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Disperse and Preserve the Perverse: Computing How Hip-Hop Censorship Changed Popular Music Production in China Ke Nie
Ke Nie, Department of Sociology, UC San Diego

How do states censor an artistic genre that challenges the social norms? The answers to this question in the existing literature are mostly based on investigations of particular artists or artworks of the genre, while the impact on the entire genre field remains unchecked. This paper explores how censorship of an artistic genre changes artistic forms of that genre while also triggering strategic reactions from the artists of closely related genres. Using an original dataset of 53,364 songs released on a Chinese online music platform, I study the impact of Hip-Hop censorship in China in 2018 on Hip-Hop as well as Pop, Rock, and Folk songs in terms of how they sound and what topics they write about in the lyrics. I propose a novel approach to measuring sound similarities and topic prevalence in song lyrics using computational tools including Music Information Retrieval (MIR), neural networks, and topic models. I found that Hip-Hop songs produced after the censorship sound significantly different from those before, with a bigger impact on songs that were played frequently on the platform than those that were not. Moreover, genres of similarly restricted production, such as Rock, sound more like Hip-Hop after the censorship, while genres of large-scale production, such as Pop, sound less “Hip-Hopy”. The censorship also made Hip-Hop musicians engage less with topics related to violence, smoking, or drinking but more with sexual content in a covered form. The findings thus suggest a model of dispersion in explaining the mechanism of censorship in cultural production.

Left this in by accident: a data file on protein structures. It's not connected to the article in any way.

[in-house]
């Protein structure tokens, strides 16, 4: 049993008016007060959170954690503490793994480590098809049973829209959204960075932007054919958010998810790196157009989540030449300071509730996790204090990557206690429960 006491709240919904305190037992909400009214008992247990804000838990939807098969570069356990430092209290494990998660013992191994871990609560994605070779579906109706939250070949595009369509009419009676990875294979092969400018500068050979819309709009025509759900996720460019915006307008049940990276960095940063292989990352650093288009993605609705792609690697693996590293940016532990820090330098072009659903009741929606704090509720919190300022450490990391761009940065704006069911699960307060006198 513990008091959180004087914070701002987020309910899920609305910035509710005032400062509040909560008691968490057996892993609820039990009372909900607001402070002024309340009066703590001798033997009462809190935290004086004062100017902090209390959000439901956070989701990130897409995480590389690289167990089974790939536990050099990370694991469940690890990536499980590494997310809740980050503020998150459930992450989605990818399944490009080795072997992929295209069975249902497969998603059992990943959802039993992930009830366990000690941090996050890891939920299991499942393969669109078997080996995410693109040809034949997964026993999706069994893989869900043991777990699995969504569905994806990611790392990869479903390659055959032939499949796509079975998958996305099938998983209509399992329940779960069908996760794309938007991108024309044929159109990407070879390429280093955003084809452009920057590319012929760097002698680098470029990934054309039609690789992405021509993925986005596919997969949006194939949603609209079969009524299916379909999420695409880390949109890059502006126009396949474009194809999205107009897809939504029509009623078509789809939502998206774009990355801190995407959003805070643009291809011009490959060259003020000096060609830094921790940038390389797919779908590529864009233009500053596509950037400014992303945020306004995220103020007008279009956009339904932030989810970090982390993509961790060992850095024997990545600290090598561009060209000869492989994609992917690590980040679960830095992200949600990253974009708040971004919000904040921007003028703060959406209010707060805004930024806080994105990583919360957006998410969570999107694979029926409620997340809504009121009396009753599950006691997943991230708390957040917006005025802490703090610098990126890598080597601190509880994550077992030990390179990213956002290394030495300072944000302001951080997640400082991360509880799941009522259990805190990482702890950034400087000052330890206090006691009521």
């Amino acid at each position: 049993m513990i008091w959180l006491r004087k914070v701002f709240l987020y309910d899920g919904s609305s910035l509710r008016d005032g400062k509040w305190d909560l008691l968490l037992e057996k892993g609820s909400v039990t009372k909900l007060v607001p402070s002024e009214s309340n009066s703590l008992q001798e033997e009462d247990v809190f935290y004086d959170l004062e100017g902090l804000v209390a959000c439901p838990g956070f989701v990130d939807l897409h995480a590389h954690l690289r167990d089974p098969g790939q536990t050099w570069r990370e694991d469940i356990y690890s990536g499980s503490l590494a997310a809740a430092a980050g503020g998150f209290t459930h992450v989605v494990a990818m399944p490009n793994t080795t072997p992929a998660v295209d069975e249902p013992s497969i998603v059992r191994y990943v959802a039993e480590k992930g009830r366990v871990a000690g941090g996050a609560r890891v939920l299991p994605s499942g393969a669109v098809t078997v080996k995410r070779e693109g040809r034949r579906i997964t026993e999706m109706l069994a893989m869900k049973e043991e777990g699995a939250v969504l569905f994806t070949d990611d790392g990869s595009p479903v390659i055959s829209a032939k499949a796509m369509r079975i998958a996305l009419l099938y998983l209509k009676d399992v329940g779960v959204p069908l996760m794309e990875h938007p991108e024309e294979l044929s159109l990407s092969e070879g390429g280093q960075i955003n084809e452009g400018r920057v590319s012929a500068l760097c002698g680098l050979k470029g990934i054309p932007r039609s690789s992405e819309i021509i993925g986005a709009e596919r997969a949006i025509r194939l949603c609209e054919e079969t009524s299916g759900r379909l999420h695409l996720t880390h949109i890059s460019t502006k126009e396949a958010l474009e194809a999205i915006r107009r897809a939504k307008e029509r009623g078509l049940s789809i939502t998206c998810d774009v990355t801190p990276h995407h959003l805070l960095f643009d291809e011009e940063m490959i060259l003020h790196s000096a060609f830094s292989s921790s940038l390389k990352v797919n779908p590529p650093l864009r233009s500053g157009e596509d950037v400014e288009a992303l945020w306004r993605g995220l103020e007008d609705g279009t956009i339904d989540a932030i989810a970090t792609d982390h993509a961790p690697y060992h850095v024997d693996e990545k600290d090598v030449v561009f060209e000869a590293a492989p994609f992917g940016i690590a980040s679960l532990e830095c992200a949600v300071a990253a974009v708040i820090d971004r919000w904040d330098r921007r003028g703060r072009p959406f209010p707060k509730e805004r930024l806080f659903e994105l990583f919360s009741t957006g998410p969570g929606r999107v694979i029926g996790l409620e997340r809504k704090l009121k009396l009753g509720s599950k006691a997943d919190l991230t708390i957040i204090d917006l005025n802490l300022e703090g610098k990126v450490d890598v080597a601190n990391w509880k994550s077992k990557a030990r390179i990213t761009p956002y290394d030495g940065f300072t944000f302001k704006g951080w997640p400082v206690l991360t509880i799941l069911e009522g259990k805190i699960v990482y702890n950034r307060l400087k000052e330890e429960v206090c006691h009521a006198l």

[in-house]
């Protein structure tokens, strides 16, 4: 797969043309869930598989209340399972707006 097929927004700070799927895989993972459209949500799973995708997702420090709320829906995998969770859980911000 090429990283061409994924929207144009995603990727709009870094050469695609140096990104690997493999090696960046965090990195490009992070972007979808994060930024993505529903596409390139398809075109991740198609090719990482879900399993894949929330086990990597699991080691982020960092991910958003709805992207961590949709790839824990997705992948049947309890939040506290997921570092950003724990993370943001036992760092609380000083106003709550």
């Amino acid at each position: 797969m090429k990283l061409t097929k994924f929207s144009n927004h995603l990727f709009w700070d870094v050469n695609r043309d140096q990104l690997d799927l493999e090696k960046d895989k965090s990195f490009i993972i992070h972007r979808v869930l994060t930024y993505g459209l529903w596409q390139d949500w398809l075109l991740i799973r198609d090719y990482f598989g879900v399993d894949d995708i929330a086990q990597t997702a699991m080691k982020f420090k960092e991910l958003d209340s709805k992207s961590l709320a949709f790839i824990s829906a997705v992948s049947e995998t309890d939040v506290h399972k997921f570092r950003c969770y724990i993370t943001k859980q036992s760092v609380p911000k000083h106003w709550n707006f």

Feb 12, 2021 12:00 PM in Pacific Time (US and Canada)

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